Certain provisions of law are of such a character that the parties can not prevent the application of such legal principles by any contractual provisions.1 Other provisions of law are binding upon the parties in the absence of inconsistent provisions in the contract, but if the parties indicate clearly that they intend to fix their rights by their agreement rather than by the rules of law which apply in the absence of an agreement, full effect will be given to their intention.2 The rule that the law is to be regarded as a part of a contract is much more imperative in the case of a rule of law which the parties can not set aside by the terms of their contract, than it is in the case of a rule of law which applies in the absence of contract, but which the parties may avoid if they so wish. In the former case the contract must be treated as invalid if it is inconsistent with the law,3 and accordingly the rule that a contract must be upheld by construction, if possible,4 requires the court to construe the contract so as to render it consistent with such rules of law. In such cases provisions which are apparently contrary to the law which is in force will be construed, if possible, so as to be consistent with the law.5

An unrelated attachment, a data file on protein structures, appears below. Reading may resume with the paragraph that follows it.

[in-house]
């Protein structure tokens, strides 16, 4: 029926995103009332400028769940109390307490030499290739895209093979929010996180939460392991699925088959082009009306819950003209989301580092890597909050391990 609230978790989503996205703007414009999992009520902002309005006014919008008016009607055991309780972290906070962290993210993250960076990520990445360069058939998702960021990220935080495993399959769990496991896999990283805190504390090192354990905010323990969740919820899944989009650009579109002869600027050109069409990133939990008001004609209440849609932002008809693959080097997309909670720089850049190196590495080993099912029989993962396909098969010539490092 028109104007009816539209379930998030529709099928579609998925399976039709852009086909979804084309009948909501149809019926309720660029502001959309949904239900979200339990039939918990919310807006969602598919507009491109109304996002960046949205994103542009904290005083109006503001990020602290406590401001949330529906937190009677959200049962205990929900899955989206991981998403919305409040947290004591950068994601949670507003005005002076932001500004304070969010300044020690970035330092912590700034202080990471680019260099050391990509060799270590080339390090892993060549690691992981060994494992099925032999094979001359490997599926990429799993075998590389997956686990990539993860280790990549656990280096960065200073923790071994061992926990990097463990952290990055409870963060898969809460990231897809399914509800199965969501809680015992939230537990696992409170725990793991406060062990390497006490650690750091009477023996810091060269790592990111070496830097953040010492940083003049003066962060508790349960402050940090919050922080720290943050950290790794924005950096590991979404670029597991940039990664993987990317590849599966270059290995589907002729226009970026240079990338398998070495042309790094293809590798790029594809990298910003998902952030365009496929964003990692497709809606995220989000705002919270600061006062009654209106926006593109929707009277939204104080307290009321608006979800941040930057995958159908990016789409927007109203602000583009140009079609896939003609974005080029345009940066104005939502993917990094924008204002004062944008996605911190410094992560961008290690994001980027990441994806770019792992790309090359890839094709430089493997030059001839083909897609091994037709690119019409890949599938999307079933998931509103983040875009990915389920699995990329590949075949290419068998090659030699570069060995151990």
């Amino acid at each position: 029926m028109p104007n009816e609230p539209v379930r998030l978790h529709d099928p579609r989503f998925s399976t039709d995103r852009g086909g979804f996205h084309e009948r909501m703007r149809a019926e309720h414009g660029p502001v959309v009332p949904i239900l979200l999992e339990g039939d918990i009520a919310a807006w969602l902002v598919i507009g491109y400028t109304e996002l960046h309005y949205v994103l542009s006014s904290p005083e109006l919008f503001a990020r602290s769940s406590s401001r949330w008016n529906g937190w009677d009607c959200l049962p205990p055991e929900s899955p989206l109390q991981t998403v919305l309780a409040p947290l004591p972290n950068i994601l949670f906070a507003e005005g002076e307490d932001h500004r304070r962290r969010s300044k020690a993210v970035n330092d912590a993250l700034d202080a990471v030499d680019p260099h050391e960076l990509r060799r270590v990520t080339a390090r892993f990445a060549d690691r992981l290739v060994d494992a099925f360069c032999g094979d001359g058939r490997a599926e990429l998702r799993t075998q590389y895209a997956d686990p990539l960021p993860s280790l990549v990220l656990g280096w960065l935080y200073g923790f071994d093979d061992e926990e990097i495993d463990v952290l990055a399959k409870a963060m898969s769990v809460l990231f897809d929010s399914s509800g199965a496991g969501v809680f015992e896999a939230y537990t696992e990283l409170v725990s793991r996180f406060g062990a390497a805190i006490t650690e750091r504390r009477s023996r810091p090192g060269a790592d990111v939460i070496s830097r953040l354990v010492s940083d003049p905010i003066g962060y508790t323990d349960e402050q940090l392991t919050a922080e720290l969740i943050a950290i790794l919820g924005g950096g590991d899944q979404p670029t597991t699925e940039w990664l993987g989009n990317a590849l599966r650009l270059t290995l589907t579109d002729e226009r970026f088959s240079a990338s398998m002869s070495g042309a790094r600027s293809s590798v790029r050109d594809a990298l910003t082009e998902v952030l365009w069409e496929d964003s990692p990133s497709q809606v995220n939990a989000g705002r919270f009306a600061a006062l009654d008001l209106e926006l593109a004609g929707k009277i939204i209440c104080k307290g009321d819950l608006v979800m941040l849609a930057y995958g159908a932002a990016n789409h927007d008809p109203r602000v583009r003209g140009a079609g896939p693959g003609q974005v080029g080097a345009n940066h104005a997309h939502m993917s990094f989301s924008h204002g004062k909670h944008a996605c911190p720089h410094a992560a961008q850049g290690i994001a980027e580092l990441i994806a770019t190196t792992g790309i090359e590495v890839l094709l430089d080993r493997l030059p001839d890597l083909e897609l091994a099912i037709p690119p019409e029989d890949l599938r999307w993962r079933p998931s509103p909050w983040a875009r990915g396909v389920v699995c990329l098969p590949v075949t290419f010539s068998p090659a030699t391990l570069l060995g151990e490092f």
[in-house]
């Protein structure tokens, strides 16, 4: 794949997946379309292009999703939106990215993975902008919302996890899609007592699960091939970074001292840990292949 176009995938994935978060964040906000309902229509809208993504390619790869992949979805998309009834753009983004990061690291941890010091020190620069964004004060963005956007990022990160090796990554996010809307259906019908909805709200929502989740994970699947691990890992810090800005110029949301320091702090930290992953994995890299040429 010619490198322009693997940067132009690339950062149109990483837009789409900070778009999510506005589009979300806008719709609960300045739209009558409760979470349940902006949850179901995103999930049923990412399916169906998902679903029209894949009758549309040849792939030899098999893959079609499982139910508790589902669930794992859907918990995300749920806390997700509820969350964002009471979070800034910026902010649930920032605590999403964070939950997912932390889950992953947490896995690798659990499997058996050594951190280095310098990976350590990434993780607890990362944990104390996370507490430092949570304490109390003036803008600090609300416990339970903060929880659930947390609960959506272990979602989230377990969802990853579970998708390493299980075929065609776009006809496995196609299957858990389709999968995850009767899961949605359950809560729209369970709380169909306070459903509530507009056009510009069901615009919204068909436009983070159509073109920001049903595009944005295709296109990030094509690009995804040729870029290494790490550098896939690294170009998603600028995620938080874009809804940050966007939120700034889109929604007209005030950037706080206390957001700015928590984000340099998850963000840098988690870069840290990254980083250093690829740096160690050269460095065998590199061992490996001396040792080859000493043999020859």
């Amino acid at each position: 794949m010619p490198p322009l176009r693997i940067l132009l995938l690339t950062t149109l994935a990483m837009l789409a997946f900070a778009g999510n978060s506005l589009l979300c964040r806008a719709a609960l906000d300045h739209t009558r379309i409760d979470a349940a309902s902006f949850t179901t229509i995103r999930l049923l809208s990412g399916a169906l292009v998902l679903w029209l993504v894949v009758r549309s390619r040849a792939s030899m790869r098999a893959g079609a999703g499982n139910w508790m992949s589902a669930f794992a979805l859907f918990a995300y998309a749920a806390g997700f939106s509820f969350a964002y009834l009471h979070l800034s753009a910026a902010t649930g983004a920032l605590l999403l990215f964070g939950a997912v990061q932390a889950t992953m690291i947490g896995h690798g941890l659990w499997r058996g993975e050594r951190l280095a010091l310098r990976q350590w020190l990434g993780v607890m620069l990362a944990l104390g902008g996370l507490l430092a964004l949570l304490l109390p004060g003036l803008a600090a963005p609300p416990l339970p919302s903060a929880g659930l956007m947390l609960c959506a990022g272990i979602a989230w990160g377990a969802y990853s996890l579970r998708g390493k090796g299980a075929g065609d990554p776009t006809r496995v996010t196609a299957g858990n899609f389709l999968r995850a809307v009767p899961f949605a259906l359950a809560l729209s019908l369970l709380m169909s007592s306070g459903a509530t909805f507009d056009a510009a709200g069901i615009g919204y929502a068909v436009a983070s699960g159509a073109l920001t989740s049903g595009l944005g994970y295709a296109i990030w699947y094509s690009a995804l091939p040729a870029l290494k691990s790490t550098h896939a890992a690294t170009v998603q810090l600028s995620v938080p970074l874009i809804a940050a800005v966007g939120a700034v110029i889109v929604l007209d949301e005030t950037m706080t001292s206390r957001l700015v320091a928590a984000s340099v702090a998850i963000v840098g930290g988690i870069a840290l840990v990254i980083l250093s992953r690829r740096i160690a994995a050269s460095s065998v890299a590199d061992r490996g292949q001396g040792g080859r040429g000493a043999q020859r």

If the intention of the parties to violate the law is so plain that the court can not extract a legal intention from the language which is used, the result will be that the contract is in part or in whole invalid.6

If the rule of law is one which the parties may avoid by the terms of their contract, the court is not given the choice between construing the contract in accordance with the rule of law or of declaring the contract to be invalid; and accordingly the courts do not feel bound to exercise as much ingenuity in reconciling the contract with the provisions of the law as they do in cases in which a failure to reconcile the contract with the provisions of the law will result in declaring the contract invalid.